West Coast Condo Markets Cooling Off
Condo pricing is on the decline in several West Coast markets compared to a year ago, signaling a slight cooling down. Affordability has peaked in San Francisco, but Seattle and San Diego could soon face a shortage of new condos.
We spoke with The Mark Co senior director of research Erin Kennelly about West Coast condo trends and where things stand. Kennelly said he expects the San Francisco, Downtown Los Angeles, Seattle and San Diego condo markets to post slow to moderate growth next year.
With strained affordability on the West Coast, higher appreciation rates could be expected in submarkets surrounding the urban core, such as Oakland and Alameda County in the Bay Area. In Los Angeles, Silver Lake and Culver City are increasingly popular; Bellevue and Kirkland continue to do well in Seattle. Downtown San Diego continues to see strong appreciation in its urban core since there has not been a large increase in prices over the last few years, Kennelly said.
Check out The Mark Co’s November data on condo sales and resales below.
Condominium Price Index: $1,213/SF
New Construction Inventory: 1,058
Resale Price: $930/SF
Months of Resale Inventory: 1.2
While November’s pricing increased 3% from October and the year-over-year pricing of new condos is flat, pricing is 10% lower than the peak of August 2015. New inventory was down slightly as 32 units were put under contract last month. Resale price per square foot decreased by 8% last month and is 9% lower than a year ago.
“San Francisco is unique for its strong local economy,” Kennelly said. “Over the past few years, not only has money poured into the Bay Area economy in the form of high salaries for tech workers and explosive growth for select companies, but the epicenter of the technology world has shifted from Silicon Valley to the City of San Francisco.”
Kennelly told Bisnow these factors all contributed to rental rates exceeding those of Manhattan and rapidly appreciating home prices. The city has reached the limits of affordability and rental rates and home prices are moderating. Only about a quarter of Bay Area residents can afford a median-priced home, and in San Francisco only 15% of households can afford a house, according to the California Association of Realtors’ Affordability Index.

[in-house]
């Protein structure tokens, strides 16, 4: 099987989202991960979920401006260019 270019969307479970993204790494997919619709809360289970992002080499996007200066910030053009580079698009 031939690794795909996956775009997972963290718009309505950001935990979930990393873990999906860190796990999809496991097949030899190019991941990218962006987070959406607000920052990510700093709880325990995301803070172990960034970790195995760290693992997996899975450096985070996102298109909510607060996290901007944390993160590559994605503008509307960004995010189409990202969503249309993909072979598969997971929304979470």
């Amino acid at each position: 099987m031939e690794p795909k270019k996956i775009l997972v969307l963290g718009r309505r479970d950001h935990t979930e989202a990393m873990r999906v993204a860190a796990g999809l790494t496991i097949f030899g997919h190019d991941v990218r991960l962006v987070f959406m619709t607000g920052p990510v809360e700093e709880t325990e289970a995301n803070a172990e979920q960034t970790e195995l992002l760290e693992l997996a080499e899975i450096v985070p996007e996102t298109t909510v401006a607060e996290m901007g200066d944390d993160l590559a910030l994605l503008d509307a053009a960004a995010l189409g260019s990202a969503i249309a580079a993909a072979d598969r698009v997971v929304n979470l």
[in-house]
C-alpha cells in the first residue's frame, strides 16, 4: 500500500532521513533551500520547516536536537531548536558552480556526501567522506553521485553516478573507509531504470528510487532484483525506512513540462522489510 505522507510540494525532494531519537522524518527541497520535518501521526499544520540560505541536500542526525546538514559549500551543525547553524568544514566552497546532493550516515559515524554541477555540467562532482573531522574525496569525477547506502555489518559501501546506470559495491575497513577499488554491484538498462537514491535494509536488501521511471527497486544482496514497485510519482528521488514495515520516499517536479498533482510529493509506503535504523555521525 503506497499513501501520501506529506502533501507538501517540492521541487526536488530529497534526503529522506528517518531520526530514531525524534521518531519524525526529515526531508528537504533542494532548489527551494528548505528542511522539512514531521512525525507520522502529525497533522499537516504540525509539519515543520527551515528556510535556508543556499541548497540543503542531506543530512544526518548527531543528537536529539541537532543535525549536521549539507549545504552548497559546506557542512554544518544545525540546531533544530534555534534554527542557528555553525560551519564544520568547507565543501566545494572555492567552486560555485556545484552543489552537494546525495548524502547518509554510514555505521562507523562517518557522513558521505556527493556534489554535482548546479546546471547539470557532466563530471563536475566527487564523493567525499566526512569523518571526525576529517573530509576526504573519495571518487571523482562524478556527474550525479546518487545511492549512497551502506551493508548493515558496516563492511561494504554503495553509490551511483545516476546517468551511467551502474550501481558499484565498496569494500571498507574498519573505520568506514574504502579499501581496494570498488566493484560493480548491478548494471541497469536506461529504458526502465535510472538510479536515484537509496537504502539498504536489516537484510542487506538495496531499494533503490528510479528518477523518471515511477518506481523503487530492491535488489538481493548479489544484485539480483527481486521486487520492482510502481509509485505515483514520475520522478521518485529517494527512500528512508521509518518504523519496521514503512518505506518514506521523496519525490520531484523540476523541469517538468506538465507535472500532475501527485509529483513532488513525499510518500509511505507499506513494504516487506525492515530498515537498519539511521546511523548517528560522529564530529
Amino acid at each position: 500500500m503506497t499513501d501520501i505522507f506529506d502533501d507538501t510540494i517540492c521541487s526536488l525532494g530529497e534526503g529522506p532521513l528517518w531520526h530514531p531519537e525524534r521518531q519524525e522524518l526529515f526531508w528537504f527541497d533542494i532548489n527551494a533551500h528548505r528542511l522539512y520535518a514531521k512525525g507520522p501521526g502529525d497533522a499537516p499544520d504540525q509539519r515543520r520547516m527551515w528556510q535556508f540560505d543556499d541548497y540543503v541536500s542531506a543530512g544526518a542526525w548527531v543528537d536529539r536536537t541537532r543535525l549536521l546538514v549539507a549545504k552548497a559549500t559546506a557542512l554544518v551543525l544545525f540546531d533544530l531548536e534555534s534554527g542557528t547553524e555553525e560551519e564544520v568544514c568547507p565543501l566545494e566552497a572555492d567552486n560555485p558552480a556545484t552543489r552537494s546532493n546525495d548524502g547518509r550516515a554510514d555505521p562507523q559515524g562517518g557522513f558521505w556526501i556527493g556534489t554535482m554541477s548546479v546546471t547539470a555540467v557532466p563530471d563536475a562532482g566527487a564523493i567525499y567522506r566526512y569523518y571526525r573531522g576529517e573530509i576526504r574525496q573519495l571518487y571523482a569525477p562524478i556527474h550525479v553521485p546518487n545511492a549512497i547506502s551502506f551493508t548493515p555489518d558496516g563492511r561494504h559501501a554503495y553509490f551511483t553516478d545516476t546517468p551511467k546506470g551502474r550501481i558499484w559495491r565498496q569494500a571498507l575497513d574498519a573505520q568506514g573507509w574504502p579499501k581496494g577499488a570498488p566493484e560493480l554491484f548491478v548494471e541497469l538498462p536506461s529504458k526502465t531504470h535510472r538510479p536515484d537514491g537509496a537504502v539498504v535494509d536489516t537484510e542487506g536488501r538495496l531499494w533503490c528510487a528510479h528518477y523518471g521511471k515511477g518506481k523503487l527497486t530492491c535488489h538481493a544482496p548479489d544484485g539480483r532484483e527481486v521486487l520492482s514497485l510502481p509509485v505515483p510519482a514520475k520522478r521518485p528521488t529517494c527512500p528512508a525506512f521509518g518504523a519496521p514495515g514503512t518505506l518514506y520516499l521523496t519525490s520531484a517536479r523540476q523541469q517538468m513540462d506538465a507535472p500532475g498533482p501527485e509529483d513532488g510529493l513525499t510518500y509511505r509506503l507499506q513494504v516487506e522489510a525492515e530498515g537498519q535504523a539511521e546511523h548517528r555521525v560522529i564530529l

DOWNTOWN LOS ANGELES
Condominium Price Index: $731/SF
New Construction Inventory: 543 units
Condominium Resales: $623/SF
Months of Resale Inventory: 3.5
Downtown Los Angeles’ pricing increase also decreased 3% last month and is 7% lower than a year ago. Construction inventory has stalled, but The Mark Co expects the area's condo sales to benefit from a springtime bump, and condo developments Ten50 and Metropolis are expected to begin closing escrow soon. Resale price per square foot increased 11% last month, but is still 3% lower than a year ago.
“Downtown Los Angeles is unique because it is undergoing a decades-long re-emergence as a vibrant urban center with not only commercial uses, but lively retail and dense residential layers as well,” Kennelly said.
The move started after an adaptive reuse ordinance passed in 1999, making it easier to convert old industrial buildings to residential. Thousands of new residents have since moved into downtown. He said while prices have sagged recently in the market, long-term trends remain positive as it becomes more popular for residents.
“Soon Los Angeles will have the downtown a city of its size deserves,” Kennelly said.
Condominium Price Index: $802/SF
New Construction Inventory: 453
Resale Price: $740/SF
Months of Resale Inventory: 1.2
Seattle’s condo pricing decreased by 1% last month and is 4% lower than a year ago. New inventory is low, and the 374 units within Nexus won’t be completed until mid-2019. Luma sold out last month and only seven homes remain at Insignia and 72 units at Gridiron. Once these remaining homes close escrow, no new condos will be available for occupancy until 2019, Kennelly said. Resale price per square foot increased 10% last month and is 13% higher than the previous year.
“There will be positive pressure on downtown Seattle condominium prices over the next several years as new construction supply approaches zero,” Kennelly said.
Condominium Price Index: $638/SF
New Construction Inventory: 120
Resale Price: $566/SF
Months of Resale Inventory: 1.9
San Diego’s condo pricing sagged by 1% last year and is 2% lower than a year ago. The biggest issue facing San Diego is a lack of new construction inventory. Pacific Gate with its 120 units is the only new development selling in downtown San Diego. Resale price per square foot declined 9% in November, but is 10% higher than last year.
While San Diego is similar to Seattle, facing a shortage of new condos, the city has a smaller population and lacks the economic engine seen in Seattle, Los Angeles or San Francisco.
“It will be interesting to see how ‘lifestyle’ cities such as San Diego fare during this era of increased worker mobility and emphasis on quality of life,” Kennelly said.